So within this mêlée of complicated paradoxes enters HIFA ̶ the Harare International Festival of the Arts ̶ the annual international platform where Zimbabwean culture is disseminated and shared with the finest international and regional artists like José González, Nigerian-German warrior princess Nneka and South Africa’s own dreadlocked gods of Afro-rock the BLK JKS. This festival has over the past twelve years, provided a platform for ordinary Zimbabweans to see performances from Oliver Mtukudzi to Bulawayo kwela musician Albert Nyathi, whilst introducing up and coming talent from groups like Sonic Slam Chorus and Comrade Fatso. In short HIFA offers Zimbabweans living in a usually homogenous monoculturistic society, with radio stations that play up to 70% local content, the chance to get their annual cultural fix in a weeklong celebration of music, dance and theatre. This festival is a heck of a lot more than a sub-standard backyard jamboree complete with hay stacks and candy-floss, nor is it a weeklong alcohol and drug-fuelled hedonistic binge. HIFA instigates initiatives like Creative Zimbabwe that fosters collaboration between international and local artists, providing a platform for artists to learn from each other and create professional networks. The HIFA City Project is another initiative focussing on public art with graffiti by the Netherlands duo Mooiemuur and installations by South African designer Heath Nash that sought to beautify the neglected streets of Harare.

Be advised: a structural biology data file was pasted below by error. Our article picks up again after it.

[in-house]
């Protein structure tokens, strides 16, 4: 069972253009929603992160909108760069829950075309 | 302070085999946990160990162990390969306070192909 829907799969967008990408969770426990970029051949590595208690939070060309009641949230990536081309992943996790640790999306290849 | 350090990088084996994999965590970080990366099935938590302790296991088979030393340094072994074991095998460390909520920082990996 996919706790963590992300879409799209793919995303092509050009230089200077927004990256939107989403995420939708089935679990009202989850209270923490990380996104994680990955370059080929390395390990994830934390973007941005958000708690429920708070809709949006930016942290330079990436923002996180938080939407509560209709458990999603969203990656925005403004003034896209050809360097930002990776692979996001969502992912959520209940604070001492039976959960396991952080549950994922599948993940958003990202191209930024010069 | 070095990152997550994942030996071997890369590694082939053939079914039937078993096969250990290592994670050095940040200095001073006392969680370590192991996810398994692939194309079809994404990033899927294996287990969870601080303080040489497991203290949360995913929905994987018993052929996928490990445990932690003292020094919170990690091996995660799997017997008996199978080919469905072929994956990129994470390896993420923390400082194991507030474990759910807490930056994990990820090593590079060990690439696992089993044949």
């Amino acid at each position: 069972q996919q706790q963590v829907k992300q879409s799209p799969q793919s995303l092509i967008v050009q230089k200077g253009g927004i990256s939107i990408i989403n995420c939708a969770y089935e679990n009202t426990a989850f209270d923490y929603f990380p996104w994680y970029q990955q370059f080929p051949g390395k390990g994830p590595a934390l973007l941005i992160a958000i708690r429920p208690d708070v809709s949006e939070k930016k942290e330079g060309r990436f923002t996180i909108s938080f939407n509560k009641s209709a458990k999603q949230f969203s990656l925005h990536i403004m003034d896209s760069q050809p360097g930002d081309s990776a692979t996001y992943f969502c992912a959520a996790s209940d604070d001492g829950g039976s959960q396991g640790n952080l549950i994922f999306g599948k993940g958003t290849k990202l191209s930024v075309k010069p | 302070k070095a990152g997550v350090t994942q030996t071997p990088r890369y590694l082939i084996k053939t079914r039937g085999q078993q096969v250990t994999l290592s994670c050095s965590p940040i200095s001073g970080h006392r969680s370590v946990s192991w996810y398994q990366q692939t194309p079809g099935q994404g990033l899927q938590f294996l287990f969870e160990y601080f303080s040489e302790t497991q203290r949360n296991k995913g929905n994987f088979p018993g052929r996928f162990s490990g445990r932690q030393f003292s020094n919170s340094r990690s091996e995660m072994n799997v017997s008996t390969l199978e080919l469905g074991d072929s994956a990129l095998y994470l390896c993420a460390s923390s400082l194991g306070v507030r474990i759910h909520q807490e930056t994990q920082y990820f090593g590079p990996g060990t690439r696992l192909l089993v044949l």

As an NGO that makes no profit from the festival, HIFA fosters talent through opening communication channels for artists, which is a different and at times far more effective approach to the usual handouts that other organizations would prefer to give. An example of one of the more memorable collaborations facilitated by HIFA was a performance by Moke, one of the biggest bands in the Netherlands, who collaborated with Zimbabwe’s own internationally acclaimed Queen of Mbira Chiwoniso Maraire, covering classics like Depeche Mode’s “Enjoy the Silence”. This band set the stage ablaze with big guitars, thudding bass lines and classic rock vocals, whilst Chiwoniso’s enthralling and powerful voice boomed across the Harare night sky, drowning the sound of a hundred fireworks above her. Big names attract attention, and in Zimbabwe, this attention is not always the kind you want.